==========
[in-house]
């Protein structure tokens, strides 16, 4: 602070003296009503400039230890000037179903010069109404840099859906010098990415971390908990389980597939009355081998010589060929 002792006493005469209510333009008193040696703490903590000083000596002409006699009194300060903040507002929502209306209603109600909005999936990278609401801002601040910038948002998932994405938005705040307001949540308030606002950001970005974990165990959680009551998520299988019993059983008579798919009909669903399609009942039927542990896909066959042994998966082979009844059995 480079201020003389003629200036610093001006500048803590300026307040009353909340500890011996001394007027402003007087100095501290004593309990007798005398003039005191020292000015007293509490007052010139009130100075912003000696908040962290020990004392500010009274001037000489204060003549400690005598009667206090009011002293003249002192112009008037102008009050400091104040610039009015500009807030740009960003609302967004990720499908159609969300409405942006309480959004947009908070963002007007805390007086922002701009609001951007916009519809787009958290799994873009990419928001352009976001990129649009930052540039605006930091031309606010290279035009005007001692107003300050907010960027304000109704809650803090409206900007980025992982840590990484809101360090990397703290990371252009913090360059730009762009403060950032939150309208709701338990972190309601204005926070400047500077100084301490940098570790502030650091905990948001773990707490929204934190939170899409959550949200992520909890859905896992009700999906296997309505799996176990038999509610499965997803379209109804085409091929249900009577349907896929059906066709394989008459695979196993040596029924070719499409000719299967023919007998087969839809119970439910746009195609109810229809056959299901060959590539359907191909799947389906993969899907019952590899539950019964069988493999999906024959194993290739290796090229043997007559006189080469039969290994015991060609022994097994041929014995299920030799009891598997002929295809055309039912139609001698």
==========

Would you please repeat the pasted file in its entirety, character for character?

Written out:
[in-house]
């Protein structure tokens, strides 16, 4: 602070003296009503400039230890000037179903010069109404840099859906010098990415971390908990389980597939009355081998010589060929 002792006493005469209510333009008193040696703490903590000083000596002409006699009194300060903040507002929502209306209603109600909005999936990278609401801002601040910038948002998932994405938005705040307001949540308030606002950001970005974990165990959680009551998520299988019993059983008579798919009909669903399609009942039927542990896909066959042994998966082979009844059995 480079201020003389003629200036610093001006500048803590300026307040009353909340500890011996001394007027402003007087100095501290004593309990007798005398003039005191020292000015007293509490007052010139009130100075912003000696908040962290020990004392500010009274001037000489204060003549400690005598009667206090009011002293003249002192112009008037102008009050400091104040610039009015500009807030740009960003609302967004990720499908159609969300409405942006309480959004947009908070963002007007805390007086922002701009609001951007916009519809787009958290799994873009990419928001352009976001990129649009930052540039605006930091031309606010290279035009005007001692107003300050907010960027304000109704809650803090409206900007980025992982840590990484809101360090990397703290990371252009913090360059730009762009403060950032939150309208709701338990972190309601204005926070400047500077100084301490940098570790502030650091905990948001773990707490929204934190939170899409959550949200992520909890859905896992009700999906296997309505799996176990038999509610499965997803379209109804085409091929249900009577349907896929059906066709394989008459695979196993040596029924070719499409000719299967023919007998087969839809119970439910746009195609109810229809056959299901060959590539359907191909799947389906993969899907019952590899539950019964069988493999999906024959194993290739290796090229043997007559006189080469039969290994015991060609022994097994041929014995299920030799009891598997002929295809055309039912139609001698």